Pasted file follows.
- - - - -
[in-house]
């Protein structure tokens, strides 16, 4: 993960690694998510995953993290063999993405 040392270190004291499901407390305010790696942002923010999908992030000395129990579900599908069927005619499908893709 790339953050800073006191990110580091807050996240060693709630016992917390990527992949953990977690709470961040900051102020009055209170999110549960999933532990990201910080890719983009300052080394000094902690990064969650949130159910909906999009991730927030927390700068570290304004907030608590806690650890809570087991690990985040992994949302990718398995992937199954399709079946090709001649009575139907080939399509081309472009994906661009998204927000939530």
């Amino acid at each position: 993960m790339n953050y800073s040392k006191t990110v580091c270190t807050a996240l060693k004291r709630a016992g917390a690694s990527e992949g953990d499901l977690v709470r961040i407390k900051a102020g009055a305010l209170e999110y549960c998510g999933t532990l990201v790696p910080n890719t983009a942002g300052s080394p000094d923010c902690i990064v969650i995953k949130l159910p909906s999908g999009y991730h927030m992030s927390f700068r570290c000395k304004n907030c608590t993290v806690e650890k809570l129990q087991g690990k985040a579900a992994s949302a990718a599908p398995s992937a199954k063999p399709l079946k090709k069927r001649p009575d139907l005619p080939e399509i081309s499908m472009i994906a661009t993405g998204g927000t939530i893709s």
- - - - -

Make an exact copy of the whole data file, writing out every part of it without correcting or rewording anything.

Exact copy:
[in-house]
């Protein structure tokens, strides 16, 4: 993960690694998510995953993290063999993405 040392270190004291499901407390305010790696942002923010999908992030000395129990579900599908069927005619499908893709 790339953050800073006191990110580091807050996240060693709630016992917390990527992949953990977690709470961040900051102020009055209170999110549960999933532990990201910080890719983009300052080394000094902690990064969650949130159910909906999009991730927030927390700068570290304004907030608590806690650890809570087991690990985040992994949302990718398995992937199954399709079946090709001649009575139907080939399509081309472009994906661009998204927000939530």
């Amino acid at each position: 993960m790339n953050y800073s040392k006191t990110v580091c270190t807050a996240l060693k004291r709630a016992g917390a690694s990527e992949g953990d499901l977690v709470r961040i407390k900051a102020g009055a305010l209170e999110y549960c998510g999933t532990l990201v790696p910080n890719t983009a942002g300052s080394p000094d923010c902690i990064v969650i995953k949130l159910p909906s999908g999009y991730h927030m992030s927390f700068r570290c000395k304004n907030c608590t993290v806690e650890k809570l129990q087991g690990k985040a579900a992994s949302a990718a599908p398995s992937a199954k063999p399709l079946k090709k069927r001649p009575d139907l005619p080939e399509i081309s499908m472009i994906a661009t993405g998204g927000t939530i893709s």